Added by Rachel Davidson
Unparalleled views of Mt. Everest, Nuptse, and Lhotse from the top of Nepal’s most popular trekking peak, Kala Patthar (18,514 ft.).
Kala Patthar (also spelled Kala Pataar, Kala Pattar), is one of the best ways for ordinary hikers to reach extraordinary heights in the heart of the Nepal Himalayas. The trek to the base of the mountain, at Gorakshep or Lobuche, will have already taken you well over a week and acclimatized your body to high altitude – so by the time you reach the “Black Rock” mountain, summiting it should be a walk in the park.
The small village of Gorakshep (5,164 m / 16,942 ft.) sits at the base of Kala Patthar, and there is a clear path leading all the way up to its summit. Don’t let the elevation gain fool you – it will take you much longer, and much more effort, to climb at this altitude than it would were this hike at sea level. Allow yourself plenty of time, leave your pack light with bare essentials, and be sure to stop and enjoy the views the entire way up. The most popular time to climb the mountain is in the early hours of the morning, for a photogenic sunrise opportunity on top. Avoid starting your hike too late in the day as winds pick up and unpredictable storms move in later in the afternoon.
Many people summit Kala Patthar along with a 2-week long Everest Base Camp Trek, this climb occurring on day 8 or 9. Folks embarking on the longer and more challenging 3 Passes Trek should expect to complete this climb on days 10, 11, or 12.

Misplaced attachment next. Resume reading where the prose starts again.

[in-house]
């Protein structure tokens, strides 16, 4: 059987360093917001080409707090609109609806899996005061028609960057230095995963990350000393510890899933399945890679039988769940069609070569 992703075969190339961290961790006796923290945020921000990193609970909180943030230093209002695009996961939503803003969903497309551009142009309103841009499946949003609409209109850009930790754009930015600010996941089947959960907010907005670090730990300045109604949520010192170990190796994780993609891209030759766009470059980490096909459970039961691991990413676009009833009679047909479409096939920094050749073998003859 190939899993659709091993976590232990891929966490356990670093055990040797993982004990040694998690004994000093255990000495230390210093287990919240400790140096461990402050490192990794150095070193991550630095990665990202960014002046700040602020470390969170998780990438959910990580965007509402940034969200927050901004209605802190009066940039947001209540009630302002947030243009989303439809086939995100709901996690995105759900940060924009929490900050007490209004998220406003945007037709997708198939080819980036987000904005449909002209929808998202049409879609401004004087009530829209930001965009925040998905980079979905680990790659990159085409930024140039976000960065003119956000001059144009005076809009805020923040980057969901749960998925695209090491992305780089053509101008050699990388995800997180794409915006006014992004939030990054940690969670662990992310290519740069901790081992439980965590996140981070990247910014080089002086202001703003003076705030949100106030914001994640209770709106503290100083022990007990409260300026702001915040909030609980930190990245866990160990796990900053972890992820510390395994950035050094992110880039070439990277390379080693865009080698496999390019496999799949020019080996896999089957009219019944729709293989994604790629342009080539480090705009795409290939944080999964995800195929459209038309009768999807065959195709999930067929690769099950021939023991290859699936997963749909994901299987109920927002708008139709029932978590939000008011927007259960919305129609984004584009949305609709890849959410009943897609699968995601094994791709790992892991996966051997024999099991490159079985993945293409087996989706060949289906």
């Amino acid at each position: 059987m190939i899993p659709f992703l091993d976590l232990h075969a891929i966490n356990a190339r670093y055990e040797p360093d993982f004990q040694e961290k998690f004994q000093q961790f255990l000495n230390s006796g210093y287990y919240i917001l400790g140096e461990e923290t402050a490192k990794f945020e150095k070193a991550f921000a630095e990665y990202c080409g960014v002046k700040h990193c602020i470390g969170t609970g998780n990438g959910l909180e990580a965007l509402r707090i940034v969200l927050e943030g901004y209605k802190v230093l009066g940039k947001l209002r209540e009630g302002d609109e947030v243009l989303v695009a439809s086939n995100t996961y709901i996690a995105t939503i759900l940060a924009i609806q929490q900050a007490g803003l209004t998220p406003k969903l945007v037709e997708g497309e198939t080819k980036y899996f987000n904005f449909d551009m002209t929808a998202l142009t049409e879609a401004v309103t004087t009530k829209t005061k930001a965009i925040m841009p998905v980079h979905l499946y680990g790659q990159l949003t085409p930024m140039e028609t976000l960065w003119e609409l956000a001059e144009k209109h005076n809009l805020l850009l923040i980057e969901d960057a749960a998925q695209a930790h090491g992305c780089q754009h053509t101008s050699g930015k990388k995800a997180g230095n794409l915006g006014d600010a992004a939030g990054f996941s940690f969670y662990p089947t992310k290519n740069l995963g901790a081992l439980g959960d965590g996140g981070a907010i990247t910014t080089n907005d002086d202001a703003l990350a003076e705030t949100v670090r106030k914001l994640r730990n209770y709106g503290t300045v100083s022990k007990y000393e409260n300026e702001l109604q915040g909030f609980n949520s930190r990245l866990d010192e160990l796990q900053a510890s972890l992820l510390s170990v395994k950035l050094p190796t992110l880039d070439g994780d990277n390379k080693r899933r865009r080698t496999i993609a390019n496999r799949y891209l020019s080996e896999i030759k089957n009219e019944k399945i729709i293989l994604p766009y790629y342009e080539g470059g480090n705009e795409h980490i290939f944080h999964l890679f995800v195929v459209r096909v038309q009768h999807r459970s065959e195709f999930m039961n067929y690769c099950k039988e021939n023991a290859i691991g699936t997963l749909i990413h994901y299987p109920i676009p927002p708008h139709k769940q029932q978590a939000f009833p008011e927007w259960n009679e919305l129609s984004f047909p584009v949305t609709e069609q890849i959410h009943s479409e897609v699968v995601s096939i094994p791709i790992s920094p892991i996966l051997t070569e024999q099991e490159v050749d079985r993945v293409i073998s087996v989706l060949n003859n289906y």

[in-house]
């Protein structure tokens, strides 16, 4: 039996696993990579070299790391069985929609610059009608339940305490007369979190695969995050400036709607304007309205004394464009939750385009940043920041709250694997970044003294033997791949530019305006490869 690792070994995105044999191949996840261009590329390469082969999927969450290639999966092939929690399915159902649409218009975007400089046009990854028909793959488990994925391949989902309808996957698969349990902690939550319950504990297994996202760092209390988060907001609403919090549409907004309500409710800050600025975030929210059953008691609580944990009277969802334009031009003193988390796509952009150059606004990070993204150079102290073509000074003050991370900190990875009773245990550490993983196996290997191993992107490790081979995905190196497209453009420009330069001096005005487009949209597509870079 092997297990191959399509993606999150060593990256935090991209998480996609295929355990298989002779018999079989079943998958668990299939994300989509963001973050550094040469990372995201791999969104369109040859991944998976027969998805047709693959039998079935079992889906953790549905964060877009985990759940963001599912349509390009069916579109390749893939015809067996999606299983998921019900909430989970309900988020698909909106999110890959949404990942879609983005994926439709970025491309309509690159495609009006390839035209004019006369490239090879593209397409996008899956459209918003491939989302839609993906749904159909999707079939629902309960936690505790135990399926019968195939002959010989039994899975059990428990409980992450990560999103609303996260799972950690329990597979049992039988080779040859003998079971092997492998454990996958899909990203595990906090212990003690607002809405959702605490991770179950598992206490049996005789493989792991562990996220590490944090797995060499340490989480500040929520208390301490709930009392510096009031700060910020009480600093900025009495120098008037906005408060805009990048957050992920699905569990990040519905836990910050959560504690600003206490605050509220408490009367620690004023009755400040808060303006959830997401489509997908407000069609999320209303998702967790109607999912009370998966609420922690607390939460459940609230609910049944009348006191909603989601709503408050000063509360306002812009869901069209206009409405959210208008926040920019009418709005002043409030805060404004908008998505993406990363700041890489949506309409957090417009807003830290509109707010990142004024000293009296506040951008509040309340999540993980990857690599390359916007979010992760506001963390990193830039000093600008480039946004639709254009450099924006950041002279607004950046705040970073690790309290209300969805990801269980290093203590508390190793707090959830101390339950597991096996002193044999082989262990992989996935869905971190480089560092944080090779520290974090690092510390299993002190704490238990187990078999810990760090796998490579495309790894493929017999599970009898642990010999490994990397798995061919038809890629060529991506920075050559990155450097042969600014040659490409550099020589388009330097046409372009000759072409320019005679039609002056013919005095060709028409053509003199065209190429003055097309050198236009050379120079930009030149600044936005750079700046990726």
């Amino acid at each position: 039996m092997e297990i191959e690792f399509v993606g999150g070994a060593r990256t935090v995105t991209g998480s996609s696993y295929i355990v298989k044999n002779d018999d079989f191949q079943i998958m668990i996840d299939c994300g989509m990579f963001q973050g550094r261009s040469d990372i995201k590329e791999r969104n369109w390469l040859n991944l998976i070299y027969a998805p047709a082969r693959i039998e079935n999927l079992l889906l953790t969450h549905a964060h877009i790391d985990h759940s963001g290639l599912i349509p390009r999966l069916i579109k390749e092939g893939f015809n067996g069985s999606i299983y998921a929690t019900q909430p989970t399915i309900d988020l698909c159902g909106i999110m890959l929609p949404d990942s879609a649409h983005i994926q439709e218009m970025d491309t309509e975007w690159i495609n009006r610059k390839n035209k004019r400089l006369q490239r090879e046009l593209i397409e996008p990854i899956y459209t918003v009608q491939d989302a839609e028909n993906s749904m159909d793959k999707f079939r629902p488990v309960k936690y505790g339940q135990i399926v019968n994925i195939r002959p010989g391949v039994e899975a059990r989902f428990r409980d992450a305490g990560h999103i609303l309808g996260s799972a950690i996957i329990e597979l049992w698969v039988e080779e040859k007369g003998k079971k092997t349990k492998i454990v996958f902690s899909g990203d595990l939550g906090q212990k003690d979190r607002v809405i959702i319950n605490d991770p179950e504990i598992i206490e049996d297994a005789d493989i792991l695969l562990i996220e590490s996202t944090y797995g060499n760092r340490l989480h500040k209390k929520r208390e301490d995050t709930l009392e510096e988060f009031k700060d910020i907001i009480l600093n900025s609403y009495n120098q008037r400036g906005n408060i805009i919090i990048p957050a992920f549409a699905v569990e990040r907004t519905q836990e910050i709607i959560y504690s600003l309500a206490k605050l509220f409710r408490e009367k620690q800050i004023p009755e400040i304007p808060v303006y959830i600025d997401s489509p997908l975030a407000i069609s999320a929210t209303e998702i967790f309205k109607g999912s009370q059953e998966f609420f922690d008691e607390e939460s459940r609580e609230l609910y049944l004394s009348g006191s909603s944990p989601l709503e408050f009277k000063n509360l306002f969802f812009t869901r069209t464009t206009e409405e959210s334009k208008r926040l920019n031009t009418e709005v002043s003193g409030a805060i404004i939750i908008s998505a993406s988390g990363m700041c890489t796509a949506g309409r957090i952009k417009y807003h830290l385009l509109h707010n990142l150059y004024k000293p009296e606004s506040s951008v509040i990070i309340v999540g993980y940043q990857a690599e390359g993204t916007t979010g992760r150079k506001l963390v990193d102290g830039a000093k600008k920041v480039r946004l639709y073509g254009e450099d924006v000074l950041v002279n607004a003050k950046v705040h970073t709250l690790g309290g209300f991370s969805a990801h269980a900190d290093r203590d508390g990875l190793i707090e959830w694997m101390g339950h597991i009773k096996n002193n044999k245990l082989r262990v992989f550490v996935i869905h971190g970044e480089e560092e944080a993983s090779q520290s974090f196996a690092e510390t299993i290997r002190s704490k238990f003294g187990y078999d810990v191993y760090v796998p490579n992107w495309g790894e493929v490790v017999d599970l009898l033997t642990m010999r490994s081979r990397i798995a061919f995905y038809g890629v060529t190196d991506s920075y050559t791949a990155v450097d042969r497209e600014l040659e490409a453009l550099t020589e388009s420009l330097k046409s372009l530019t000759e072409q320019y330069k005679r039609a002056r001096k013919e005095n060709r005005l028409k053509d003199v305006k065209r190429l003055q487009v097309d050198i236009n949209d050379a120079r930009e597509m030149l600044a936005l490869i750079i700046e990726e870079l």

The best time to climb Kala Patthar, and to trek in Nepal in general, is during the fall between September and December. Spring is also a popular time to trek, but the sky will be more hazy, so most people wait until after the summer monsoon season to enjoy crystal-clear Himalayan views.
Since you can’t actually see Mt. Everest from Everest Base Camp, Kala Patthar is the literal and figurative highpoint of trekking the Everest region in Nepal. For anyone who wants to see the tallest mountain in the world up close and personal without donning crampons, this climb was meant for you.
- TIMS (Trekkers’ Information Management System) Card
- Sagarmatha National Park Permit
- Light daypack – leave as much as possible behind
- Sturdy hiking boots
- Trekking poles
- 2+ liters of water
- Iodine or other water treatment
- Sun + wind protection
- Face buff, ear warmers, wool hat (or all three)
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